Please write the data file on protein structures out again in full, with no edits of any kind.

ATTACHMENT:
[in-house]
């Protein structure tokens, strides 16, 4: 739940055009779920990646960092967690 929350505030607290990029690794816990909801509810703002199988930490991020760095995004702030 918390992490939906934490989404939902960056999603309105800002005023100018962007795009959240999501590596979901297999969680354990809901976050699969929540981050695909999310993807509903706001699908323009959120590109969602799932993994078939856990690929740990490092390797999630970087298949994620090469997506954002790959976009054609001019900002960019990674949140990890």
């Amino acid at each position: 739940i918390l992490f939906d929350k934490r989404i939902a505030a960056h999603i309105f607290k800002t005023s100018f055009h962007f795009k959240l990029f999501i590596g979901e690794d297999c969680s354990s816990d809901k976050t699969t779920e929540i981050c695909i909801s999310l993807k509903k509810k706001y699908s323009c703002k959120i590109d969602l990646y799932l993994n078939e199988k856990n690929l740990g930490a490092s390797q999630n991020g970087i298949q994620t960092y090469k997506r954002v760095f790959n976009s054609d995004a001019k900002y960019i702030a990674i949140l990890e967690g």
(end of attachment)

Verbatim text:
[in-house]
């Protein structure tokens, strides 16, 4: 739940055009779920990646960092967690 929350505030607290990029690794816990909801509810703002199988930490991020760095995004702030 918390992490939906934490989404939902960056999603309105800002005023100018962007795009959240999501590596979901297999969680354990809901976050699969929540981050695909999310993807509903706001699908323009959120590109969602799932993994078939856990690929740990490092390797999630970087298949994620090469997506954002790959976009054609001019900002960019990674949140990890």
């Amino acid at each position: 739940i918390l992490f939906d929350k934490r989404i939902a505030a960056h999603i309105f607290k800002t005023s100018f055009h962007f795009k959240l990029f999501i590596g979901e690794d297999c969680s354990s816990d809901k976050t699969t779920e929540i981050c695909i909801s999310l993807k509903k509810k706001y699908s323009c703002k959120i590109d969602l990646y799932l993994n078939e199988k856990n690929l740990g930490a490092s390797q999630n991020g970087i298949q994620t960092y090469k997506r954002v760095f790959n976009s054609d995004a001019k900002y960019i702030a990674i949140l990890e967690g």